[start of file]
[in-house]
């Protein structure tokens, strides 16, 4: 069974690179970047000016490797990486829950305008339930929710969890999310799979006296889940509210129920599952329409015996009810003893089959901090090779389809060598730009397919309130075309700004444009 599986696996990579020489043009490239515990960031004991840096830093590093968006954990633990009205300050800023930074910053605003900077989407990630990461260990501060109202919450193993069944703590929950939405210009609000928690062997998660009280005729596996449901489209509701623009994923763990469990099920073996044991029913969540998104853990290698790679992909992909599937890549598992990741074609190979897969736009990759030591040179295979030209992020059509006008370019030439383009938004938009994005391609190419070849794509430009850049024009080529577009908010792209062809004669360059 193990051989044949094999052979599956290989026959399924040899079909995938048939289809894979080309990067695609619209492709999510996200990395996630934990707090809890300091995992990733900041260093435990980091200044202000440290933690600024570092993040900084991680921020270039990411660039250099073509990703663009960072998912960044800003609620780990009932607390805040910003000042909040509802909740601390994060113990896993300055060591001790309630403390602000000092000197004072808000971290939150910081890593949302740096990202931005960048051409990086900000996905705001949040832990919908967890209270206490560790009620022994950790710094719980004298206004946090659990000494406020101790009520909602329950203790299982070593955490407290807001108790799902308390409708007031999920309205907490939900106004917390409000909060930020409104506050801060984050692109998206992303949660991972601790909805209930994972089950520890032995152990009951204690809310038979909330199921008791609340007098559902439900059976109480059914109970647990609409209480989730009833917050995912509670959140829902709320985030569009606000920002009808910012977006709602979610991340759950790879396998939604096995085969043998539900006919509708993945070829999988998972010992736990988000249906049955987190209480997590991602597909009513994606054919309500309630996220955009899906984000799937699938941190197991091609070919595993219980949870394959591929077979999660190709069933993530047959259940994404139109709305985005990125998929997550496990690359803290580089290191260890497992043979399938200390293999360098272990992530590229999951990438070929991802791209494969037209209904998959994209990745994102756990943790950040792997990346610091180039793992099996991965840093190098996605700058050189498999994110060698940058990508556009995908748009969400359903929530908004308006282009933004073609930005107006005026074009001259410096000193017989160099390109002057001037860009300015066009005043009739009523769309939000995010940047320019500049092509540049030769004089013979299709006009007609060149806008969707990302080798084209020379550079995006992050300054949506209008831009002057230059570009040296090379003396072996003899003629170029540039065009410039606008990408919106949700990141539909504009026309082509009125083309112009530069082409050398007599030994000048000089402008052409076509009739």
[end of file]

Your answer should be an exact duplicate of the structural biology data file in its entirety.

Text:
[in-house]
């Protein structure tokens, strides 16, 4: 069974690179970047000016490797990486829950305008339930929710969890999310799979006296889940509210129920599952329409015996009810003893089959901090090779389809060598730009397919309130075309700004444009 599986696996990579020489043009490239515990960031004991840096830093590093968006954990633990009205300050800023930074910053605003900077989407990630990461260990501060109202919450193993069944703590929950939405210009609000928690062997998660009280005729596996449901489209509701623009994923763990469990099920073996044991029913969540998104853990290698790679992909992909599937890549598992990741074609190979897969736009990759030591040179295979030209992020059509006008370019030439383009938004938009994005391609190419070849794509430009850049024009080529577009908010792209062809004669360059 193990051989044949094999052979599956290989026959399924040899079909995938048939289809894979080309990067695609619209492709999510996200990395996630934990707090809890300091995992990733900041260093435990980091200044202000440290933690600024570092993040900084991680921020270039990411660039250099073509990703663009960072998912960044800003609620780990009932607390805040910003000042909040509802909740601390994060113990896993300055060591001790309630403390602000000092000197004072808000971290939150910081890593949302740096990202931005960048051409990086900000996905705001949040832990919908967890209270206490560790009620022994950790710094719980004298206004946090659990000494406020101790009520909602329950203790299982070593955490407290807001108790799902308390409708007031999920309205907490939900106004917390409000909060930020409104506050801060984050692109998206992303949660991972601790909805209930994972089950520890032995152990009951204690809310038979909330199921008791609340007098559902439900059976109480059914109970647990609409209480989730009833917050995912509670959140829902709320985030569009606000920002009808910012977006709602979610991340759950790879396998939604096995085969043998539900006919509708993945070829999988998972010992736990988000249906049955987190209480997590991602597909009513994606054919309500309630996220955009899906984000799937699938941190197991091609070919595993219980949870394959591929077979999660190709069933993530047959259940994404139109709305985005990125998929997550496990690359803290580089290191260890497992043979399938200390293999360098272990992530590229999951990438070929991802791209494969037209209904998959994209990745994102756990943790950040792997990346610091180039793992099996991965840093190098996605700058050189498999994110060698940058990508556009995908748009969400359903929530908004308006282009933004073609930005107006005026074009001259410096000193017989160099390109002057001037860009300015066009005043009739009523769309939000995010940047320019500049092509540049030769004089013979299709006009007609060149806008969707990302080798084209020379550079995006992050300054949506209008831009002057230059570009040296090379003396072996003899003629170029540039065009410039606008990408919106949700990141539909504009026309082509009125083309112009530069082409050398007599030994000048000089402008052409076509009739």